War within Europe – western Europe originally – has long been unthinkable. Military theorist Carl von Clausewitz’s description of it as “an extension of politics by other means” has come to seem unacceptable. We may not yet be ready to reject the possibility of making war in other parts of the world, though we are moving in that direction, and, in any case, the sharp cuts in the size of our armed forces mean that any sustained military campaign is probably beyond us.
It may be beyond the Americans, too, or may at least be judged politically inexpedient there. After all, the United States has not won a decisive victory in war since 1945: Korea, Vietnam, Afghanistan, Iraq, all ended sourly. Good-bye Mars, welcome to Venus.
It was of course the two terrible wars of the 20th century that make this such a remarkable development. Both were wars in which it seemed, very clearly to most, that the national interest was at stake. We now find this difficult to believe of the first of them because we are so much more conscious of the appalling death toll. But at the time it seems to have been believed, and the comparatively few brave public figures, such as Ramsay MacDonald, who opposed the war and spoke out against it, were very unpopular, and were widely condemned as unpatriotic.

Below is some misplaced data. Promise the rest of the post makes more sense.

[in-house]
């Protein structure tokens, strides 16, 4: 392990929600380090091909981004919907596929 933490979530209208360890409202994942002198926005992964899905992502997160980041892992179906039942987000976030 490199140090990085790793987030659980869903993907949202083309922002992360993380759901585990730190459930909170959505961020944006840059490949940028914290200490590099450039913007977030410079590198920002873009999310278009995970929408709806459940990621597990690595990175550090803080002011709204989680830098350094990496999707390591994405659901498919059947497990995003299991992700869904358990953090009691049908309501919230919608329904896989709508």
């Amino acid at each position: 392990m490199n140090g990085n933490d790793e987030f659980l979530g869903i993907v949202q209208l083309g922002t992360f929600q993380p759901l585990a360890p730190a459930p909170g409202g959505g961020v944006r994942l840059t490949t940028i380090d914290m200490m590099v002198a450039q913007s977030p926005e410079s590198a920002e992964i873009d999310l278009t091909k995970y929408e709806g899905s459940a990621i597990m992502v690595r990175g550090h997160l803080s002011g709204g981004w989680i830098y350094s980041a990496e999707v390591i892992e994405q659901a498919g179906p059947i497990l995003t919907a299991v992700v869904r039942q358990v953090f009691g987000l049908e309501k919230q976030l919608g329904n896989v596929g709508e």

There was even less opposition to the Hitler war. It was seen as regrettably necessary. We didn’t go to war with any of the popular enthusiasm evident in 1914. Yet in 1940 especially, the national interest was scarcely deniable; it was seen as a war for survival and for freedom and democracy.
In the run-up to the Iraq war of 2003, Blair claimed that our national interest was indeed at stake; hence the talk about weapons of mass destruction and the speed with which they might be launched. I have no doubt he believed this himself, and for a time many were persuaded he was right.